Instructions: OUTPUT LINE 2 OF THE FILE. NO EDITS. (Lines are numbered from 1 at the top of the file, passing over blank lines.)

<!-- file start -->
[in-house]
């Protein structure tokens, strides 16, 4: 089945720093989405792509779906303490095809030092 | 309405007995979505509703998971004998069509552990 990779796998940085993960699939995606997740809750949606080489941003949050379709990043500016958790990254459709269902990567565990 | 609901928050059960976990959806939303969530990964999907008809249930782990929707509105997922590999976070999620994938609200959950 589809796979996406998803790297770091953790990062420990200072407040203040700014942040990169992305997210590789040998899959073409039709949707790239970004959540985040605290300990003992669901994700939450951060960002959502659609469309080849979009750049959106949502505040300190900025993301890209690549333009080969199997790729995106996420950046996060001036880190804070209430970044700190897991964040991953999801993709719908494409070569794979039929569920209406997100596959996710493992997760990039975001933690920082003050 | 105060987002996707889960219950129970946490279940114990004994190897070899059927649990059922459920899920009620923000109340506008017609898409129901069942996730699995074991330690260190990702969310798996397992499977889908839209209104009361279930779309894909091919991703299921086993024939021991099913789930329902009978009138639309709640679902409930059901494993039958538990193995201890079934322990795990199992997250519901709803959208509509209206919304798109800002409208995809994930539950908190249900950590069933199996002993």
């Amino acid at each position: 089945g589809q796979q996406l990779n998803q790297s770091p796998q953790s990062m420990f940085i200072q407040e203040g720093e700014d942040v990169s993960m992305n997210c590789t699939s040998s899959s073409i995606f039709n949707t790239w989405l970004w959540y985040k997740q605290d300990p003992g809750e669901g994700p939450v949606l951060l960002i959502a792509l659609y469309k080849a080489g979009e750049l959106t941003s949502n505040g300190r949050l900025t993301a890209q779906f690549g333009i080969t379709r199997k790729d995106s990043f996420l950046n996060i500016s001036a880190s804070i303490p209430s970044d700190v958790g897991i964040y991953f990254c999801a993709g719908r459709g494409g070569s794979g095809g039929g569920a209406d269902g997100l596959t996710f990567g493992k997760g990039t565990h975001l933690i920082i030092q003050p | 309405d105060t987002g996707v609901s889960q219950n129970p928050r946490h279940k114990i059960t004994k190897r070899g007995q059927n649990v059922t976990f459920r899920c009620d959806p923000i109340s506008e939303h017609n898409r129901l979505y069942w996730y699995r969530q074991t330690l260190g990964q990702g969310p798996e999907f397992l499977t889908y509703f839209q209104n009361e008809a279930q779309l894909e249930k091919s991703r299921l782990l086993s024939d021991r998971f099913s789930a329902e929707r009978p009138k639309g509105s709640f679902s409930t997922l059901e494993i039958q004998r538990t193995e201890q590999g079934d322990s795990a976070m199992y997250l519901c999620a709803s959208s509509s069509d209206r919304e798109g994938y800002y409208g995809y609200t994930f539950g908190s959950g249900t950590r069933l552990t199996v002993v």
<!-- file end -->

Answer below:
């Protein structure tokens, strides 16, 4: 089945720093989405792509779906303490095809030092 | 309405007995979505509703998971004998069509552990 990779796998940085993960699939995606997740809750949606080489941003949050379709990043500016958790990254459709269902990567565990 | 609901928050059960976990959806939303969530990964999907008809249930782990929707509105997922590999976070999620994938609200959950 589809796979996406998803790297770091953790990062420990200072407040203040700014942040990169992305997210590789040998899959073409039709949707790239970004959540985040605290300990003992669901994700939450951060960002959502659609469309080849979009750049959106949502505040300190900025993301890209690549333009080969199997790729995106996420950046996060001036880190804070209430970044700190897991964040991953999801993709719908494409070569794979039929569920209406997100596959996710493992997760990039975001933690920082003050 | 105060987002996707889960219950129970946490279940114990004994190897070899059927649990059922459920899920009620923000109340506008017609898409129901069942996730699995074991330690260190990702969310798996397992499977889908839209209104009361279930779309894909091919991703299921086993024939021991099913789930329902009978009138639309709640679902409930059901494993039958538990193995201890079934322990795990199992997250519901709803959208509509209206919304798109800002409208995809994930539950908190249900950590069933199996002993």